Like death and taxes, one thing you can always count on is that both the canyon country of Utah and the mountain country of Colorado will always show you a damn good time.
We had some extra adventure thrown in this go-around, courtesy of Mother Nature. A rare and powerful thunderstorm pummeled Canyonlands National Park on our third day, complete with tarp-tearing winds, drenching downpours and hail aplenty. Ironically, the storm day ended up being the favorite day of the trip for most of our nine-man expedition, myself included. The weather brought with it stunning clouds and good light.
On our very last day, we got one last smack by the weather gods, as the road out of the canyon was completely washed away and unpassable for cars. All the bikers went on ahead, but for myself and the other truck driver (we had two SAG vehicles to carry the group's gear), it meant turning around and retracing 100+ tough, 4X4 miles back to where we had entered the park days earlier. It was a grim prospect, because we didn't have enough fuel and the daylight was at a premium. No way did we want to be stuck on the treacherous canyon roads after dark. We only had about six hours of light left, and the ranger at the roadblock said it'd take at least seven hours to drive out.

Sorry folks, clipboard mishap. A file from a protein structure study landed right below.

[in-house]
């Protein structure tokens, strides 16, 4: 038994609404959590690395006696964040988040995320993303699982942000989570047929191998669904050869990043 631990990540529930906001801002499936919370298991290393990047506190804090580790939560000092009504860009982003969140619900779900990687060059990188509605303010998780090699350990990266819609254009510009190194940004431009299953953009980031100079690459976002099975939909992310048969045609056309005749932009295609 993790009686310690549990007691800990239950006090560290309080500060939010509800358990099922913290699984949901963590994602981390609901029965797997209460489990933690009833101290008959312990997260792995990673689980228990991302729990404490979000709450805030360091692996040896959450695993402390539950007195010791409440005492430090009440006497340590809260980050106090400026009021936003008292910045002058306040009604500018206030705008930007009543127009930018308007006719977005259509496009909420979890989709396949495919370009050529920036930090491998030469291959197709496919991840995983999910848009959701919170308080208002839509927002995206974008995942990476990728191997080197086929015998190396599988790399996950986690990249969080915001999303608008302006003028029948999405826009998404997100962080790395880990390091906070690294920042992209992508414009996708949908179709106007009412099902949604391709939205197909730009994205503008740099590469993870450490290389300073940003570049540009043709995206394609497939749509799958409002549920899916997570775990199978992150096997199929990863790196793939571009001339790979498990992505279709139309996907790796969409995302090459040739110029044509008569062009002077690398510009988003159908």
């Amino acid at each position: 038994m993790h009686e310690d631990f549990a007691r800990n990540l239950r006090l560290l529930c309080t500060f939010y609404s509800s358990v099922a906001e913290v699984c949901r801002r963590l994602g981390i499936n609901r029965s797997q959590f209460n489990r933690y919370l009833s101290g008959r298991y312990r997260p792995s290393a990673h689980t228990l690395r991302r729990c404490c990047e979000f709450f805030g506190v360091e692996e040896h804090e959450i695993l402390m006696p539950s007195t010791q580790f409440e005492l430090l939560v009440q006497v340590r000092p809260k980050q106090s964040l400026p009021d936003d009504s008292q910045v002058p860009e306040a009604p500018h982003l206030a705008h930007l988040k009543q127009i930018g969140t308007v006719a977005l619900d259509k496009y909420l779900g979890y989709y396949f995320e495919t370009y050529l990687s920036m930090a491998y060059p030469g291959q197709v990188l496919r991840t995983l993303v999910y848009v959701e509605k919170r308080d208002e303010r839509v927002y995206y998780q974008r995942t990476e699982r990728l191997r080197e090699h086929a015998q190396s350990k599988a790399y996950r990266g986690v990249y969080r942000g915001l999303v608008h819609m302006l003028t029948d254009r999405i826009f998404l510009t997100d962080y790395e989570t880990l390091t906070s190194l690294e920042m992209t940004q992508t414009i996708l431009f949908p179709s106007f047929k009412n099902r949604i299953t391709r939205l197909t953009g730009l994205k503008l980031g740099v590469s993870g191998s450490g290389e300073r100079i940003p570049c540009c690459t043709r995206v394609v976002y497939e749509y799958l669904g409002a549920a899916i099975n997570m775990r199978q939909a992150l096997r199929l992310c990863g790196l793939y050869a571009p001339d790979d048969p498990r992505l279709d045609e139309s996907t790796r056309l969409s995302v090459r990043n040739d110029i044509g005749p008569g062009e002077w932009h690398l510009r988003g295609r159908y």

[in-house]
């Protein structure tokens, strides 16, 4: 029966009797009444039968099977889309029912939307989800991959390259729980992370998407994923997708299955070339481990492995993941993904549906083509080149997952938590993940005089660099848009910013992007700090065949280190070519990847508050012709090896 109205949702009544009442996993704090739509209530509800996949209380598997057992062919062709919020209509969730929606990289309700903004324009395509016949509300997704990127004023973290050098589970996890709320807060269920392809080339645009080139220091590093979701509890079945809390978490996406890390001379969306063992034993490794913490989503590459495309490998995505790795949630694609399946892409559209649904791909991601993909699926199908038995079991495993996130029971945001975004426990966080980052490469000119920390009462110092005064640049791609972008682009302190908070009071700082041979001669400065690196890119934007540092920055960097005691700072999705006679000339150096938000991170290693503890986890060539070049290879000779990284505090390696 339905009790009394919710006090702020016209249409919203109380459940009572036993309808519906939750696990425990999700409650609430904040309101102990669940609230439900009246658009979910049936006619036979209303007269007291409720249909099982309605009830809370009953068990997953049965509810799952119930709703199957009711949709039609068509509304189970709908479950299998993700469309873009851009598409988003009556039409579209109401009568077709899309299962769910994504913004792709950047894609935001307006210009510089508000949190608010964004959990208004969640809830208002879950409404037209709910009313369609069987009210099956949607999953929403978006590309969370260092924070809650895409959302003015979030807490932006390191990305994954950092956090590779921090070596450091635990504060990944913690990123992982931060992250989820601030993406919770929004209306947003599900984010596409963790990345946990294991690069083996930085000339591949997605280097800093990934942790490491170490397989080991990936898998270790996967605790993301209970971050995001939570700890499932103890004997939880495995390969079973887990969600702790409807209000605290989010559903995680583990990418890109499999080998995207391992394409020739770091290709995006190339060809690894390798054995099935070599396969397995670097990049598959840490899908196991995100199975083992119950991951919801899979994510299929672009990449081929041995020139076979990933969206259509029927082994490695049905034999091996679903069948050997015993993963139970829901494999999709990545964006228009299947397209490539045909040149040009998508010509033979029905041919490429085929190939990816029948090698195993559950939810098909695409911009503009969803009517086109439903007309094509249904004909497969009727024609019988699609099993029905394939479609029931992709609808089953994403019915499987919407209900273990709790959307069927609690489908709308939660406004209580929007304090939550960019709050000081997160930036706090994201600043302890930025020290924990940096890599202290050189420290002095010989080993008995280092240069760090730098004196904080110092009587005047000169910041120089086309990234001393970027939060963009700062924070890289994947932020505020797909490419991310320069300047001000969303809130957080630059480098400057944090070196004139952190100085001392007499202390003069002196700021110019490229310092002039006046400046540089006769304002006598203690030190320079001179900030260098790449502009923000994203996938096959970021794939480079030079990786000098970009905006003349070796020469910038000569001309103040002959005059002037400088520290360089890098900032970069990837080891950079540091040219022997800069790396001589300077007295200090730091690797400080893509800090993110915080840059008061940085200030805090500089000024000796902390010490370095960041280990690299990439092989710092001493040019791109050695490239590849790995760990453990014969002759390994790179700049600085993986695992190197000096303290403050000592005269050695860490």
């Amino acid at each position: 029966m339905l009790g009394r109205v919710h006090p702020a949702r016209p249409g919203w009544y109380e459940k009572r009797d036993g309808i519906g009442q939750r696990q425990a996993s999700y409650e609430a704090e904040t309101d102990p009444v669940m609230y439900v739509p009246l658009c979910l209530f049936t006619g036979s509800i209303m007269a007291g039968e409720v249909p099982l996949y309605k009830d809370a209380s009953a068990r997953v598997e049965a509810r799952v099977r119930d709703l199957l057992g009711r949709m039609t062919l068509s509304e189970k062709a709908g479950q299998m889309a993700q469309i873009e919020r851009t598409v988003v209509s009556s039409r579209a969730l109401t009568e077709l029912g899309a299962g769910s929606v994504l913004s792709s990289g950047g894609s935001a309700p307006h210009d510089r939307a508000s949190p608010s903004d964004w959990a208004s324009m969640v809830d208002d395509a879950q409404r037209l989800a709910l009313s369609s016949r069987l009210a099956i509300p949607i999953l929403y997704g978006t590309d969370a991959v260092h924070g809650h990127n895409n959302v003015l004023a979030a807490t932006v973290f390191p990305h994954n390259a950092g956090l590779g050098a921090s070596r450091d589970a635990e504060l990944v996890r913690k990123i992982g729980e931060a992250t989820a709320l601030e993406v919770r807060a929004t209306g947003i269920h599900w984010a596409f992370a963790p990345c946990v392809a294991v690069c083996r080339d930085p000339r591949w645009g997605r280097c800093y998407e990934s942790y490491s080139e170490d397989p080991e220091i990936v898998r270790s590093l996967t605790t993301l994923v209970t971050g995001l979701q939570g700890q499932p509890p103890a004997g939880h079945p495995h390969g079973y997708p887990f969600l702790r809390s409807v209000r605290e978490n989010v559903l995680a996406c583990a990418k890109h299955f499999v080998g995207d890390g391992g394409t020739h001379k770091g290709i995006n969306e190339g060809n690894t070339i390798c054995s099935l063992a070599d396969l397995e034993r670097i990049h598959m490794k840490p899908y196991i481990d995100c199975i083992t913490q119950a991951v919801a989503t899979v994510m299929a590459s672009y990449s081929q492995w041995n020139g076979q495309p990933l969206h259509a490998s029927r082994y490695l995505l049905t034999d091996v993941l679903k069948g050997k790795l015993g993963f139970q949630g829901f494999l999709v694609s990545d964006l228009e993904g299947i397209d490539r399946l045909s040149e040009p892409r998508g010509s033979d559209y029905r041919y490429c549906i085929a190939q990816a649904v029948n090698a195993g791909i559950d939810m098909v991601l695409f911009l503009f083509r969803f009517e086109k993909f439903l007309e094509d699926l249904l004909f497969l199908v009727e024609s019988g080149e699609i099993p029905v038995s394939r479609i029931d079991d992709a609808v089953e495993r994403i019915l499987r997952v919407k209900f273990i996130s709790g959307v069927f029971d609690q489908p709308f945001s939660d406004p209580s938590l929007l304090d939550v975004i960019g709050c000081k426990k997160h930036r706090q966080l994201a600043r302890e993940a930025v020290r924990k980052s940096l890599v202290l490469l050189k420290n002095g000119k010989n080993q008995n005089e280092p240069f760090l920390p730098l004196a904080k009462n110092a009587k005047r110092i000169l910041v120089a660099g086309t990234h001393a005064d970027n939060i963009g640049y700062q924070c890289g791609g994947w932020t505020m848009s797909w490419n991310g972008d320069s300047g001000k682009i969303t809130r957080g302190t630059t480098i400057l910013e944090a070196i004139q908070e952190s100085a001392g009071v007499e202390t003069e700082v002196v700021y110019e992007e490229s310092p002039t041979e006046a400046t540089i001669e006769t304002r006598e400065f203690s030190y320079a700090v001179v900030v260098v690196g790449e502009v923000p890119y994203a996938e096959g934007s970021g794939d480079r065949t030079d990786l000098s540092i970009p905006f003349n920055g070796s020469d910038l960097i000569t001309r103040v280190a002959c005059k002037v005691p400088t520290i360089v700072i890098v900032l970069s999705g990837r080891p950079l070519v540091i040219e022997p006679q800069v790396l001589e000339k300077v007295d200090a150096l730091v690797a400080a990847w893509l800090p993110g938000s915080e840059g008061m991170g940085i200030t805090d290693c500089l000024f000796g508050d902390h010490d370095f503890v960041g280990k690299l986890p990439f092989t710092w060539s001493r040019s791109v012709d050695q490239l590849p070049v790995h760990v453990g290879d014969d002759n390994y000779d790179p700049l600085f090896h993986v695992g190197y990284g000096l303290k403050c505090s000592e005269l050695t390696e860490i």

I drove it in four and a half.
Yep, the desire not to be stranded in the wilderness alone was, shall we say, a powerful motivator. I put the pedal to the metal, bought gas along the way from another camp, and was back in Moab with time to spare. I met with the rest of the group and we all went out for a fun Saturday night on the town. The other driver? He didn't have my... enthusiasm, and ended up stranded in the wilderness for one more night before finally returning to civilization the next day.
I'm still not completely sure if he wasn't the smartest one of us all.